We go to an office where we can talk without hearing the music blaring in the background. 

“The company operated by this group of boys brings in about $120,000 per month in gross income, with a net income of about $50,000,” Kasriel explains. “We are staffed by 20 boys between the ages of 15 and 21. Aside from selling various goods, they make private-label sales under the company name and resell returned items on eBay.” I am stunned to hear that a bunch of teenagers can sell such large quantities of merchandise. “They’re really motivated and work hard,” he says, promising to let me see what happens when a pallet of returns arrives.

Knowing what it’s like

David tells me that getting involved with kids at risk is a natural outgrowth of his own teenage years. After a childhood spent in five different countries, he left South Africa for Israel at age 13. “My father was a big rabbi who traversed the world, opening Torah centers in partnership with his brother, Rav Yaakov Hillel,” David says. “He brought many closer to Yiddishkeit. But one day, he broke from the pressure. He left everything behind and returned to India, where he was from. It was very confusing for me as a young boy.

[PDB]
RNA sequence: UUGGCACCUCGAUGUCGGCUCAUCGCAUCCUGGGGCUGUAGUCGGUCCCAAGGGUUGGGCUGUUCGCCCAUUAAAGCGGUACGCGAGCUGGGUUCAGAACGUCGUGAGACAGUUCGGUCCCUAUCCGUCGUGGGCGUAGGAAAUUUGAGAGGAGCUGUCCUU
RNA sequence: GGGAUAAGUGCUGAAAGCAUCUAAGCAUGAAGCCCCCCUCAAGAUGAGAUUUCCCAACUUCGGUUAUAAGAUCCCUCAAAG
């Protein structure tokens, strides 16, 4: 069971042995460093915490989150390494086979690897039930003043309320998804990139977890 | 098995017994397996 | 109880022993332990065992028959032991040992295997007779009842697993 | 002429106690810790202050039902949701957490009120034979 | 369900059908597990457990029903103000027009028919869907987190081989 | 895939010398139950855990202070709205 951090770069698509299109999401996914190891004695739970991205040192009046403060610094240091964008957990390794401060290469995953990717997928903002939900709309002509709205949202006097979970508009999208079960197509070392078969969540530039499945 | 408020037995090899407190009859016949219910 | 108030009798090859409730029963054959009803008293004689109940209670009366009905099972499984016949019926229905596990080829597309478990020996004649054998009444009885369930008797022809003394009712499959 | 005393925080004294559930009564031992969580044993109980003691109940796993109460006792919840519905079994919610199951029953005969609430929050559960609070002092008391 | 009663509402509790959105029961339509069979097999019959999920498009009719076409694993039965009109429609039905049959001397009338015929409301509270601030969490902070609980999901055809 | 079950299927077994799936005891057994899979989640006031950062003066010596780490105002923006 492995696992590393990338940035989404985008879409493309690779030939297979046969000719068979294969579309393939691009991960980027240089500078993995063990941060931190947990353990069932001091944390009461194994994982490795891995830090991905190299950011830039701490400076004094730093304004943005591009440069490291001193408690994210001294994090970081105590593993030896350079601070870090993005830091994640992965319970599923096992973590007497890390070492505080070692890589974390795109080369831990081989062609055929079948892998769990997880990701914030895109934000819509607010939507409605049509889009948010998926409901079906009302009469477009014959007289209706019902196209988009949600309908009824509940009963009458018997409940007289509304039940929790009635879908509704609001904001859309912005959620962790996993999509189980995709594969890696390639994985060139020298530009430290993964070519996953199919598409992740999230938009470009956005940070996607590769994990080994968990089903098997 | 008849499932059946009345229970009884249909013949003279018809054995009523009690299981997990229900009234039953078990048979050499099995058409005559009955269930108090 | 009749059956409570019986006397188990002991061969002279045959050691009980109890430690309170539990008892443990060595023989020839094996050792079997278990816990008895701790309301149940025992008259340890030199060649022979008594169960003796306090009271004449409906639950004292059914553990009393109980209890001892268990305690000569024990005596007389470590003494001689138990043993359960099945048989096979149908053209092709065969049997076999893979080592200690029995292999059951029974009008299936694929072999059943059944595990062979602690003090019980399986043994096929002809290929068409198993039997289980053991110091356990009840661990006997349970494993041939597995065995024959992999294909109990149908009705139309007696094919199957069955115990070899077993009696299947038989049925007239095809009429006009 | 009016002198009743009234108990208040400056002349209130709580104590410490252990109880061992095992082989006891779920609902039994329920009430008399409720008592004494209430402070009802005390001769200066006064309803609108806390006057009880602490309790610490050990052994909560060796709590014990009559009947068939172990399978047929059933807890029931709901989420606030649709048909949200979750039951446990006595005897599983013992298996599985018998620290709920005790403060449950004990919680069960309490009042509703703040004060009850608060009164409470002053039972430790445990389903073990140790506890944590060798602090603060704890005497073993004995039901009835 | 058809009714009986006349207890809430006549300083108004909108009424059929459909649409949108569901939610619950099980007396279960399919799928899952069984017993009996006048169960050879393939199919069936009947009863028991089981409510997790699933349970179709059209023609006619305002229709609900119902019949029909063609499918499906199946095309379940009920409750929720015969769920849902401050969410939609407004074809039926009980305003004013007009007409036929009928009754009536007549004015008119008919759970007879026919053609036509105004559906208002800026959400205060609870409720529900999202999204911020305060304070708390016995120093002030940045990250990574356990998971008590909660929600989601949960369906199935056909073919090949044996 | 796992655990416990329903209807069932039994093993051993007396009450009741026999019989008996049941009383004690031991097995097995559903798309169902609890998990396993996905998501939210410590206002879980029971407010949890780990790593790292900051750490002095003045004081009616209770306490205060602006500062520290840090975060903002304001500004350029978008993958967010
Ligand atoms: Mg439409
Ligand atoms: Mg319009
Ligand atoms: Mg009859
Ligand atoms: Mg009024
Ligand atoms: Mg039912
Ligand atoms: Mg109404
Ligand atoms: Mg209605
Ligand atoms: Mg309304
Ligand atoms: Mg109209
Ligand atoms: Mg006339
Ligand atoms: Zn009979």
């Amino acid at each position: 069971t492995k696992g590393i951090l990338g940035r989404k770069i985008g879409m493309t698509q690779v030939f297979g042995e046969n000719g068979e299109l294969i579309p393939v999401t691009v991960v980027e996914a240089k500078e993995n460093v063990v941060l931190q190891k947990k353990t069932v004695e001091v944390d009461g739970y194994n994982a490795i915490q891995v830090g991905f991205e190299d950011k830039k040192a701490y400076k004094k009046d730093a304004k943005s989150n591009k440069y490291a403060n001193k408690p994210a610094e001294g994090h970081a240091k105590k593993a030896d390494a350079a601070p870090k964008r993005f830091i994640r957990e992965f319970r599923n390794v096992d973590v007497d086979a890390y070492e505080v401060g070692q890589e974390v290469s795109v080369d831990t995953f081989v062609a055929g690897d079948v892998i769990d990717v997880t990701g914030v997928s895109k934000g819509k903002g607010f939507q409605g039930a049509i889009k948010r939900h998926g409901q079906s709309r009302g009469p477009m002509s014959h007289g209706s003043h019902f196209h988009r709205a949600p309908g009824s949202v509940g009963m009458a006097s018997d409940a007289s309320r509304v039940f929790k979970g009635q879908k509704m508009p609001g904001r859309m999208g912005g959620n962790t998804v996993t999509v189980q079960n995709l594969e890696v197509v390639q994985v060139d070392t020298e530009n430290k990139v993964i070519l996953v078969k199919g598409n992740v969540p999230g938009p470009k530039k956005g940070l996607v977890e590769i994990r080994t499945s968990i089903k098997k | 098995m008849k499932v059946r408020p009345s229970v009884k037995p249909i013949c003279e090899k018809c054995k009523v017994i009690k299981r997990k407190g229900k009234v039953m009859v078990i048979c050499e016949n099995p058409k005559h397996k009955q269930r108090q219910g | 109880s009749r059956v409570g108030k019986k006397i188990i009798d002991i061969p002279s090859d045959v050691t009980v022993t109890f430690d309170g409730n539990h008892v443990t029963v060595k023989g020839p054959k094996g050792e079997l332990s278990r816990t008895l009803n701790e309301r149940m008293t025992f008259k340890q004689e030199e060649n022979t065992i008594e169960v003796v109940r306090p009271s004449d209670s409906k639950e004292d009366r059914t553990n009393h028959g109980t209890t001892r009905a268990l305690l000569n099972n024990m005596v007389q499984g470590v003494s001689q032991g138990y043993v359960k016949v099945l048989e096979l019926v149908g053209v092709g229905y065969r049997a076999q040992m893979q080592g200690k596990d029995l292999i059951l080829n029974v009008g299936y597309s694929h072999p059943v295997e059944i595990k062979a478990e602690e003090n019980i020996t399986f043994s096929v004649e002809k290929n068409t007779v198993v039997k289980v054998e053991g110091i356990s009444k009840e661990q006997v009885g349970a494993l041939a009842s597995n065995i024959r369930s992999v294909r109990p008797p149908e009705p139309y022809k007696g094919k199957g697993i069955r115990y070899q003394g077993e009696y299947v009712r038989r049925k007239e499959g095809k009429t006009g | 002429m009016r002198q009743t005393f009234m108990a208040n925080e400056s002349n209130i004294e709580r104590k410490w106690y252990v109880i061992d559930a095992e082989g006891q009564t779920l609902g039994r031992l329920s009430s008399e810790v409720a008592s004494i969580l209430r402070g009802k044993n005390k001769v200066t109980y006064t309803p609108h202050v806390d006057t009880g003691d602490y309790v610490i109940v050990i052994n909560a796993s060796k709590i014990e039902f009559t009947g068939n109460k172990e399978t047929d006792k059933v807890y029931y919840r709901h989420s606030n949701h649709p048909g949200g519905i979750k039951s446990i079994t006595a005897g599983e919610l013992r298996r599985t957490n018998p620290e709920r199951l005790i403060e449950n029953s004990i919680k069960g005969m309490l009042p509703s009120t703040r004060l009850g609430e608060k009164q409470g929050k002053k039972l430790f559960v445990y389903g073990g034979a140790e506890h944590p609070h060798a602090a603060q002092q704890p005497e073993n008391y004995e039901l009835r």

“My mother remarried, but circumstances were such that my sister and I had to move in with my uncle, Rav Yaakov. For most of the time I lived there I wasn’t in yeshivah, but Rav Yaakov placed me in Shaarei Chaim, Rav Scheinberg’s yeshivah, for a year. Unfortunately, I had zero interest and dropped out. I was up to no good and worked in some unsavory businesses. When I was 20, I came to America, and with Hashem’s help, made it to Deal. Stevie Dayon, a very successful businessman, gave me a job, and I started spending time in Rabbi Shlomo Diamond’s kollel, where they did ‘natural kiruv.’”

David defines “natural kiruv” as simply showing someone love and support until a yearning for mitzvos is awakened on its own. “I became religious again, quit my job, started learning, got married and stayed in Rabbi Diamond’s kollel for 12 years,” he says. It was at that point that David met Kasriel and the two began working together on various ventures.